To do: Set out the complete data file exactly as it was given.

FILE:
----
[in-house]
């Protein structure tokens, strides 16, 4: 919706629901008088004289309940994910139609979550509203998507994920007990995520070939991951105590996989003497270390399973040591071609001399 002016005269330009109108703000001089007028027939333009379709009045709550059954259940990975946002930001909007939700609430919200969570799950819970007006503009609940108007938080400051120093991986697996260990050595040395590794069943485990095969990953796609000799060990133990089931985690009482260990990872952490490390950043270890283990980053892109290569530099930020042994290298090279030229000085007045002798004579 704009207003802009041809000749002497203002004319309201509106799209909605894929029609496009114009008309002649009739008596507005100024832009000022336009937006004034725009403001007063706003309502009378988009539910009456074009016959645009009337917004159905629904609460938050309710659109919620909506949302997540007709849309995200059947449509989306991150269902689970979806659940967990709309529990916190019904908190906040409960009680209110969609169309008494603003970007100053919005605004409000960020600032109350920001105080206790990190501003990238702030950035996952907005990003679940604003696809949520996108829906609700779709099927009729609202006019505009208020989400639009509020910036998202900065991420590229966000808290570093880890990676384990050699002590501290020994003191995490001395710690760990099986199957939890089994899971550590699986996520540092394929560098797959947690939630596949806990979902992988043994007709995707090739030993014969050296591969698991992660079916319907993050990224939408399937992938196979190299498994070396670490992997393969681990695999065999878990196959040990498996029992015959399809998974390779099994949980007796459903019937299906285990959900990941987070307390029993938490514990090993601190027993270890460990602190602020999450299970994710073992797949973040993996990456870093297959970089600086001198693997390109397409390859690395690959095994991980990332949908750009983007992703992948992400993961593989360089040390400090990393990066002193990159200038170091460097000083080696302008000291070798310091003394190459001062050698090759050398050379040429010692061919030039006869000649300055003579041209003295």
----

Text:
[in-house]
């Protein structure tokens, strides 16, 4: 919706629901008088004289309940994910139609979550509203998507994920007990995520070939991951105590996989003497270390399973040591071609001399 002016005269330009109108703000001089007028027939333009379709009045709550059954259940990975946002930001909007939700609430919200969570799950819970007006503009609940108007938080400051120093991986697996260990050595040395590794069943485990095969990953796609000799060990133990089931985690009482260990990872952490490390950043270890283990980053892109290569530099930020042994290298090279030229000085007045002798004579 704009207003802009041809000749002497203002004319309201509106799209909605894929029609496009114009008309002649009739008596507005100024832009000022336009937006004034725009403001007063706003309502009378988009539910009456074009016959645009009337917004159905629904609460938050309710659109919620909506949302997540007709849309995200059947449509989306991150269902689970979806659940967990709309529990916190019904908190906040409960009680209110969609169309008494603003970007100053919005605004409000960020600032109350920001105080206790990190501003990238702030950035996952907005990003679940604003696809949520996108829906609700779709099927009729609202006019505009208020989400639009509020910036998202900065991420590229966000808290570093880890990676384990050699002590501290020994003191995490001395710690760990099986199957939890089994899971550590699986996520540092394929560098797959947690939630596949806990979902992988043994007709995707090739030993014969050296591969698991992660079916319907993050990224939408399937992938196979190299498994070396670490992997393969681990695999065999878990196959040990498996029992015959399809998974390779099994949980007796459903019937299906285990959900990941987070307390029993938490514990090993601190027993270890460990602190602020999450299970994710073992797949973040993996990456870093297959970089600086001198693997390109397409390859690395690959095994991980990332949908750009983007992703992948992400993961593989360089040390400090990393990066002193990159200038170091460097000083080696302008000291070798310091003394190459001062050698090759050398050379040429010692061919030039006869000649300055003579041209003295």